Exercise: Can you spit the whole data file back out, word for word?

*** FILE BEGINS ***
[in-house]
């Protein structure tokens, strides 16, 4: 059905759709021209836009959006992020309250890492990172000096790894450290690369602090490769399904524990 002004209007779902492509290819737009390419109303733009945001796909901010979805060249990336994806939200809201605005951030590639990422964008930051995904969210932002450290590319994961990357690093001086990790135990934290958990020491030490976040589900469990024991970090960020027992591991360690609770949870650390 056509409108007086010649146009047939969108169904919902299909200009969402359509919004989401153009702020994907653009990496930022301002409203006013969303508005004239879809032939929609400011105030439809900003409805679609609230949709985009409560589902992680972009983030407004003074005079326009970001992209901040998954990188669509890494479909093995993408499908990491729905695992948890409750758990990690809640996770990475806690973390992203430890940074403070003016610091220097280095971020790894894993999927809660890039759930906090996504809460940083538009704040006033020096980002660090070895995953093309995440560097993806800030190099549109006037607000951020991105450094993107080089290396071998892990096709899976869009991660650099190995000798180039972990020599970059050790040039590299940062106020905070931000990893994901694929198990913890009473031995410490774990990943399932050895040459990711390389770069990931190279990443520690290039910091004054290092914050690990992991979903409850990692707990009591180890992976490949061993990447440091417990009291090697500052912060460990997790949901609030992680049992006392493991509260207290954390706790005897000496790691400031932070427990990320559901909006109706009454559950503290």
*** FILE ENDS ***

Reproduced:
[in-house]
């Protein structure tokens, strides 16, 4: 059905759709021209836009959006992020309250890492990172000096790894450290690369602090490769399904524990 002004209007779902492509290819737009390419109303733009945001796909901010979805060249990336994806939200809201605005951030590639990422964008930051995904969210932002450290590319994961990357690093001086990790135990934290958990020491030490976040589900469990024991970090960020027992591991360690609770949870650390 056509409108007086010649146009047939969108169904919902299909200009969402359509919004989401153009702020994907653009990496930022301002409203006013969303508005004239879809032939929609400011105030439809900003409805679609609230949709985009409560589902992680972009983030407004003074005079326009970001992209901040998954990188669509890494479909093995993408499908990491729905695992948890409750758990990690809640996770990475806690973390992203430890940074403070003016610091220097280095971020790894894993999927809660890039759930906090996504809460940083538009704040006033020096980002660090070895995953093309995440560097993806800030190099549109006037607000951020991105450094993107080089290396071998892990096709899976869009991660650099190995000798180039972990020599970059050790040039590299940062106020905070931000990893994901694929198990913890009473031995410490774990990943399932050895040459990711390389770069990931190279990443520690290039910091004054290092914050690990992991979903409850990692707990009591180890992976490949061993990447440091417990009291090697500052912060460990997790949901609030992680049992006392493991509260207290954390706790005897000496790691400031932070427990990320559901909006109706009454559950503290």